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1 Οκτ 2013 (πριν από 3 χρόνια και 6 μήνες)

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Supplemental Methods

Genomic DNA preparation

For genomic DNA, strains were grown in liquid culture for 5 to 7 days.

Hyphal mats were
recovered by filtration to Whatman

paper, dried, lyophilized, and ground in liquid nitrogen using
a mortar and pestle. The resulting powder was immersed in OmniPrep lysis buffer (G
-
Biosciences, St. Louis, MO). Proteinase K was added, the solution was incubated at 55° C for 2
hrs with gen
tle inversion and extracted repeatedly with chloroform until supernatant is clear.
One
-
tenth volume of stripping solution was added and the solution was incubated at 55° C for 10
m with inversion. The sample was cooled to room temperature and one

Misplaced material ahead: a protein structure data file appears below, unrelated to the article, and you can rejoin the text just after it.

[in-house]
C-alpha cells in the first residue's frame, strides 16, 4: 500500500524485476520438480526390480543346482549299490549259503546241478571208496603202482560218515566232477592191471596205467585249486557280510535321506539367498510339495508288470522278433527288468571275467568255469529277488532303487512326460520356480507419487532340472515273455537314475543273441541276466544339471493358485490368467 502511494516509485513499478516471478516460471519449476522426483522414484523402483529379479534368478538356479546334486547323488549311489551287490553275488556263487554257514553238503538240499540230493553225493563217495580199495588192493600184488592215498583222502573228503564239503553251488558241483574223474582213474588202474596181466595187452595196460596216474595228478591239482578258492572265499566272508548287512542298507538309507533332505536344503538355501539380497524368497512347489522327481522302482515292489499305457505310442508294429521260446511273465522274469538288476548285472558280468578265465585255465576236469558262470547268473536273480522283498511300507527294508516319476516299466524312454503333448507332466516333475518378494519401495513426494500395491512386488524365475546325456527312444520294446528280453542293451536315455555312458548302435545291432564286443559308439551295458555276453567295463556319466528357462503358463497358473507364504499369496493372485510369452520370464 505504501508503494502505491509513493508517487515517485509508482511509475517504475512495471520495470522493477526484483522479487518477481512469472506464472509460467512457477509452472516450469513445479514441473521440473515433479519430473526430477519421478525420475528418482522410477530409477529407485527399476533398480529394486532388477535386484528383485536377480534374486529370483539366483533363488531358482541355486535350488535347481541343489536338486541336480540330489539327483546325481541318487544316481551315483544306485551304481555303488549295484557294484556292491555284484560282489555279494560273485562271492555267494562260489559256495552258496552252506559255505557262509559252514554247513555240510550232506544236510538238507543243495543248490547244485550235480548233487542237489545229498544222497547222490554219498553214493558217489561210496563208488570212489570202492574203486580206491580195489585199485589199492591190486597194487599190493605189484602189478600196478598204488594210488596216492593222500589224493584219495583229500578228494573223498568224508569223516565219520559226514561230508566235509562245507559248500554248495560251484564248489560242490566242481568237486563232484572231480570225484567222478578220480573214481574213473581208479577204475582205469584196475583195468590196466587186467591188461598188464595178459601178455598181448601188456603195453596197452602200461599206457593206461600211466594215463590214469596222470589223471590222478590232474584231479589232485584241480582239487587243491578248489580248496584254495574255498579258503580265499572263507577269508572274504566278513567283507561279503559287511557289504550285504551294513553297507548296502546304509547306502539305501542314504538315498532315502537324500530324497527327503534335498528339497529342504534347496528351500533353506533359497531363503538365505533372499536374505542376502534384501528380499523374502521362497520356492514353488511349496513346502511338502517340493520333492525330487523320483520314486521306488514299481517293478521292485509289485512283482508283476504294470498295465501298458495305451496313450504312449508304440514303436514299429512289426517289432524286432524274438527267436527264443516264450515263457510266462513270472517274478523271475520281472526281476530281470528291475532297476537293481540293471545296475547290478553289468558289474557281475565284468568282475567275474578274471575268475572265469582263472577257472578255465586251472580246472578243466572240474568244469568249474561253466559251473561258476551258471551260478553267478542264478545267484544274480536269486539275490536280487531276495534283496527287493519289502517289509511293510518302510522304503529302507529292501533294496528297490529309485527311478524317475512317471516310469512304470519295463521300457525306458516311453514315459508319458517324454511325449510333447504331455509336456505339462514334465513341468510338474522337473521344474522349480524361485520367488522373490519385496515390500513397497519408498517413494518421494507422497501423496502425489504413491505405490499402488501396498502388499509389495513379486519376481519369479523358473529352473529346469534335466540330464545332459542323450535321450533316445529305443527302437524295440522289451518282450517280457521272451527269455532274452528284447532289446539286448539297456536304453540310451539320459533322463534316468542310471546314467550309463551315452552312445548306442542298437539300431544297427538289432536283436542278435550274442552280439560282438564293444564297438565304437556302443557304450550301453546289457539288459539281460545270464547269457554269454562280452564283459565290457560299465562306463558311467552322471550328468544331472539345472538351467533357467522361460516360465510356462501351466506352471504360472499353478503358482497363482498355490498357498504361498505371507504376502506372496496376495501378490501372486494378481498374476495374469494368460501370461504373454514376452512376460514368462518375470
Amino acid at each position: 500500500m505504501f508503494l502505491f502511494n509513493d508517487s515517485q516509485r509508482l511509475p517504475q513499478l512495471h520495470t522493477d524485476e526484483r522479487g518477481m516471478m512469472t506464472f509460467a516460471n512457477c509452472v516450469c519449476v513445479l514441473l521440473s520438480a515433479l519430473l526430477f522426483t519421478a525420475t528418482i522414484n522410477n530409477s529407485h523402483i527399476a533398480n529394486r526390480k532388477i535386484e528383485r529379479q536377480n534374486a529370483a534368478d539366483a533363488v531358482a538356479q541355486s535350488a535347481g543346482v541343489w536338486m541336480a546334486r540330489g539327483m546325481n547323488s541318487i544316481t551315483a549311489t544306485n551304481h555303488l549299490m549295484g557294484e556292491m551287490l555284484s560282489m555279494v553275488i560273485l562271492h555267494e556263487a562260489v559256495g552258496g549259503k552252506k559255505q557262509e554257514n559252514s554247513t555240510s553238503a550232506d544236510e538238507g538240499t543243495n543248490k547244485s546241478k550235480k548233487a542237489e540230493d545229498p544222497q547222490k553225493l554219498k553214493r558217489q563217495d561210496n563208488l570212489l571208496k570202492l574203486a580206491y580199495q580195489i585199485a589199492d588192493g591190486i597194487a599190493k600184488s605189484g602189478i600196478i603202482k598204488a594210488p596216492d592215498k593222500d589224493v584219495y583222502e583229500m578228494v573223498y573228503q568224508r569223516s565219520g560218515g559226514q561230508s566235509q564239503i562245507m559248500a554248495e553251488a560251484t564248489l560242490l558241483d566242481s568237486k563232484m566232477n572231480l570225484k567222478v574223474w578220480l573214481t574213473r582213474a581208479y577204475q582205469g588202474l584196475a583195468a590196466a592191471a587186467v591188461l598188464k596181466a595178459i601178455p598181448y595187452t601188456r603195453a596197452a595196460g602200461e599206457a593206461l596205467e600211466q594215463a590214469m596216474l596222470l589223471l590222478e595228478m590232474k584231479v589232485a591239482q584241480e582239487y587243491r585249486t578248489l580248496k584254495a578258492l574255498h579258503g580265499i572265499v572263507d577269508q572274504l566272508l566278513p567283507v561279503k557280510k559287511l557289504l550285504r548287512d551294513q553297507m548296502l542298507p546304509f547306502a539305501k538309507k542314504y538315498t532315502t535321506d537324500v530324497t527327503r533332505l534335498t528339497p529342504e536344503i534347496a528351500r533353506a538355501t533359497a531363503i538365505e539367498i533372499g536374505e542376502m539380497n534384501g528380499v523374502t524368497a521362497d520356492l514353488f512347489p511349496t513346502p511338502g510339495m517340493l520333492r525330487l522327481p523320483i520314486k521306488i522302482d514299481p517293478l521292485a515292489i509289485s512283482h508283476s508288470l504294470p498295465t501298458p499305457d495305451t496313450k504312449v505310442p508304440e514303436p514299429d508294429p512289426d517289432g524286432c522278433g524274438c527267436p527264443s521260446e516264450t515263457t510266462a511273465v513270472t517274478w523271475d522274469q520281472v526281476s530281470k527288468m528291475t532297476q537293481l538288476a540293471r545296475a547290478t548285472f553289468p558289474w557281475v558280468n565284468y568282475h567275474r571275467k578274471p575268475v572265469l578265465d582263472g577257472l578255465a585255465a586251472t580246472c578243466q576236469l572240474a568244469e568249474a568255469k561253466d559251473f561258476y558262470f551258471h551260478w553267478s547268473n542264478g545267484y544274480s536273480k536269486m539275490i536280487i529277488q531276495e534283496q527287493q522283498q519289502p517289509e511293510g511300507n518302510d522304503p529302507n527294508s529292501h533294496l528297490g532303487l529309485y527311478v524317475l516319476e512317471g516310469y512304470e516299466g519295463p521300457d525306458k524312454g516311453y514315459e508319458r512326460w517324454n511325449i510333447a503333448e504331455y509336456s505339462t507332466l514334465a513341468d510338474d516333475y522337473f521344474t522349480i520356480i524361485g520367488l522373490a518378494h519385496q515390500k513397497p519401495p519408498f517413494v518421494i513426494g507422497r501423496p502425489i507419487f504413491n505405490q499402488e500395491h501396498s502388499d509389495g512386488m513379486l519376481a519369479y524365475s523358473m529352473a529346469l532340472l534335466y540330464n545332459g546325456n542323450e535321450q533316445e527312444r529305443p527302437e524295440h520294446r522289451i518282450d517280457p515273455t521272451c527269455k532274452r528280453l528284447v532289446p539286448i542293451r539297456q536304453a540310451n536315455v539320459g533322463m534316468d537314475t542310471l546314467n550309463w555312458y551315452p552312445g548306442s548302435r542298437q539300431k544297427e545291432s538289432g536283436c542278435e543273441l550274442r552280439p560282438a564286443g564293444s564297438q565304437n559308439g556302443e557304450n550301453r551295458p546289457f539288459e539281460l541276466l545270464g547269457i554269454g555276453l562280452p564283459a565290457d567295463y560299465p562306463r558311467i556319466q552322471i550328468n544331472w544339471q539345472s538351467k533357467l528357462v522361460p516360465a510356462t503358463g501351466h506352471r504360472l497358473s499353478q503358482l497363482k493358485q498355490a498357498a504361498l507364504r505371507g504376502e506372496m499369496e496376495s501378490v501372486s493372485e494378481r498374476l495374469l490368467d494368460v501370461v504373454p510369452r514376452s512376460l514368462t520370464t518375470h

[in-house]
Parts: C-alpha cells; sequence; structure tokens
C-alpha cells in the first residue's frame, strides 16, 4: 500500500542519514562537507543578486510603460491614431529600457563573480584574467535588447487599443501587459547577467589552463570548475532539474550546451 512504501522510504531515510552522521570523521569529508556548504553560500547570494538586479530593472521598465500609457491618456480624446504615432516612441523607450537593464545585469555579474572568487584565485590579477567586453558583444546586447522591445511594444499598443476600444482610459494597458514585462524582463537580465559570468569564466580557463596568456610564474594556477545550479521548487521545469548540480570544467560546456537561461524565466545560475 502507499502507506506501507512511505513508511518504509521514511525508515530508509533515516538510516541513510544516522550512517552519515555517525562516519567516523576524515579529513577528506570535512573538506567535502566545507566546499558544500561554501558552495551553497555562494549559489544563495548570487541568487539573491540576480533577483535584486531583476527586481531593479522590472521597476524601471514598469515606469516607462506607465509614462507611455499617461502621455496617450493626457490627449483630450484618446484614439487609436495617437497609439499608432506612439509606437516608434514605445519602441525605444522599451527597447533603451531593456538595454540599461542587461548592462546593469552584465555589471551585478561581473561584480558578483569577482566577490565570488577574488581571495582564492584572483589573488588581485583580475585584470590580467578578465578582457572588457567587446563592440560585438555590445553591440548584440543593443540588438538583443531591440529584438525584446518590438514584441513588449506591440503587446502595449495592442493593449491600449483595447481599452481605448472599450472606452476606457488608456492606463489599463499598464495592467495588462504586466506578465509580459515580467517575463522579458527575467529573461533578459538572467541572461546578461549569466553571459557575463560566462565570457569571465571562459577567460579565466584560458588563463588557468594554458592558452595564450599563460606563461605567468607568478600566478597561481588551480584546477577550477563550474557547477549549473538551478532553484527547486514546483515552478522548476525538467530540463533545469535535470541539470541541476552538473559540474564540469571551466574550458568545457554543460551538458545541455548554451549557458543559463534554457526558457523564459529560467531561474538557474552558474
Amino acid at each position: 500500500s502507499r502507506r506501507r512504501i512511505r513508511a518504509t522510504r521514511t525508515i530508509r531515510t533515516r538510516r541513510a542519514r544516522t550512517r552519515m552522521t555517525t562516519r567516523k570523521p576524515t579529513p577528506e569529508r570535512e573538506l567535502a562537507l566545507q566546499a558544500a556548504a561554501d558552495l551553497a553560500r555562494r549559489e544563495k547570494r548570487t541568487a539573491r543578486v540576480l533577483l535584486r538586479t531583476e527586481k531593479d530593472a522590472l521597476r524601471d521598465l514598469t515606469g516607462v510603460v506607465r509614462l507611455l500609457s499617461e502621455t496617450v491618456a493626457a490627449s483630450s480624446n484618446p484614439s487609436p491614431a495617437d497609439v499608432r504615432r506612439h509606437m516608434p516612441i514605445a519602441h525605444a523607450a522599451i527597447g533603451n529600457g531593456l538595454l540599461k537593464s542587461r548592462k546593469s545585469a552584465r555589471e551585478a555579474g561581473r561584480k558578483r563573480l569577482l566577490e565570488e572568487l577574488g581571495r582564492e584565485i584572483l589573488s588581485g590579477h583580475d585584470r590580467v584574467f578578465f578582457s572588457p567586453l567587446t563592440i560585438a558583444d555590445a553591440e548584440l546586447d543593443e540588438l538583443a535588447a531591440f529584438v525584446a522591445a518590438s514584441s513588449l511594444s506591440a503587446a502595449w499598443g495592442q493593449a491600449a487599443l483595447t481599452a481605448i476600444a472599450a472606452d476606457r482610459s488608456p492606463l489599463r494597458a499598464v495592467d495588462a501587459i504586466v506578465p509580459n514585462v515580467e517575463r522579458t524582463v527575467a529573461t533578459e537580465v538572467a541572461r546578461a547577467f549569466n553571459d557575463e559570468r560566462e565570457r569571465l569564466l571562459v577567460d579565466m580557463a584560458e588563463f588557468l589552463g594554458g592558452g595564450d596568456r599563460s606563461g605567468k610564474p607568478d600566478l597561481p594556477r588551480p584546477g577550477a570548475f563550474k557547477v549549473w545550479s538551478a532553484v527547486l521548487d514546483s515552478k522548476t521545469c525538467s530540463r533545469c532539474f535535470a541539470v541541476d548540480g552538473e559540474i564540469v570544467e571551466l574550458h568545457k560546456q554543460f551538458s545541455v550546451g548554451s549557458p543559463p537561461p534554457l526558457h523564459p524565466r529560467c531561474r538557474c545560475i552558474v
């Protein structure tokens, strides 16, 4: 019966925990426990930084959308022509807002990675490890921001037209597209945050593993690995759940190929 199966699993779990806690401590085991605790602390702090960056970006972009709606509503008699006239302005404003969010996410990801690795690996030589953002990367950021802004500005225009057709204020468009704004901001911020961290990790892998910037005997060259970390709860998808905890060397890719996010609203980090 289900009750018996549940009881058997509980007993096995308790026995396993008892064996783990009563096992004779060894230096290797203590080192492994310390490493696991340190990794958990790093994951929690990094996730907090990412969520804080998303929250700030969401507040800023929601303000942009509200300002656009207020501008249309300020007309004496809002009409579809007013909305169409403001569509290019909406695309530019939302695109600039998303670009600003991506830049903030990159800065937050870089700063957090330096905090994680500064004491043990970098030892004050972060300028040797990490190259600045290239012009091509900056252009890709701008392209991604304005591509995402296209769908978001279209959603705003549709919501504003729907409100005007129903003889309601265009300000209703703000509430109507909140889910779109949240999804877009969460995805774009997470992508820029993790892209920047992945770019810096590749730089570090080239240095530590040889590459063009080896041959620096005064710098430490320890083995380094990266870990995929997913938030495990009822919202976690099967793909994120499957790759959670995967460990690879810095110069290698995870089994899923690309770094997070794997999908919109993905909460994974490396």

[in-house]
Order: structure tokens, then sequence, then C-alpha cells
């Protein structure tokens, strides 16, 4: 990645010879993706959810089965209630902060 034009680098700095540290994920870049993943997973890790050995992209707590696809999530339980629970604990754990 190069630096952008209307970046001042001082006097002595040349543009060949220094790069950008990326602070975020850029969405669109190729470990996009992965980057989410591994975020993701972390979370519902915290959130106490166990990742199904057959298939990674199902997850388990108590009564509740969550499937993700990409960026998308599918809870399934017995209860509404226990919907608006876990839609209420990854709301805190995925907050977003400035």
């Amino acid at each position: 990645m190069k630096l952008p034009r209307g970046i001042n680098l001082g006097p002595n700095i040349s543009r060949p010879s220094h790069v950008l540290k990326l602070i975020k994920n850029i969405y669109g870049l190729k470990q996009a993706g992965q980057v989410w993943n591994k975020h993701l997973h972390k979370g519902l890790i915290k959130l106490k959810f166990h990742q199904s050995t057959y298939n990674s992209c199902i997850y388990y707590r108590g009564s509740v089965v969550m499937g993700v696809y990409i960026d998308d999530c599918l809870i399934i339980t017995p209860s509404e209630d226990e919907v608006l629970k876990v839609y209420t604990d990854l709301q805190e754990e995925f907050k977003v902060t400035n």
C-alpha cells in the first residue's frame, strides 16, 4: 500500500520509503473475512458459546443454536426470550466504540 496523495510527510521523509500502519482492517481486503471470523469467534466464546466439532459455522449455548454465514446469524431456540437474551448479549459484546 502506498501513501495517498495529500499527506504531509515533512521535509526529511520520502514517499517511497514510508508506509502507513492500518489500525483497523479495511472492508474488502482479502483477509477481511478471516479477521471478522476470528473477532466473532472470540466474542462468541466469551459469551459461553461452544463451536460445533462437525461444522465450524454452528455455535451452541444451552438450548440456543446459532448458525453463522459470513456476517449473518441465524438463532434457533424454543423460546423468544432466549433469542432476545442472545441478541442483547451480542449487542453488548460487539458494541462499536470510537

-
fifth v
olume of
precipitation solution was added with inversion. The sample was pelleted and re
-
precipitated or
spooled with isopropanol. Purified genomic DNA was then washed in 70% ethanol, dried, and
solubilized in 10 mM Tris, 1 mM EDTA, pH 7.0 and treated wi
th 1ul/100 ul LongLife RNAse
(G
-
Biosciences, St. Louis, MO) at 37° C for 1 hour. DNA was phenol/chloroform extracted and
quantitated by both nanodrop spectrophotometer and Quan
-
iT PicoGreen Assay (Invitrogen,
www.invitrogen.com).

Gene prediction

Protein
-
co
ding genes were initially predicted using a combination of gene models from the gene
prediction programs FGENESH

(Salamov, A. A., and V. V. Solovyev.

Genome Res 10:516
-
22
,
2000
)
, GENEID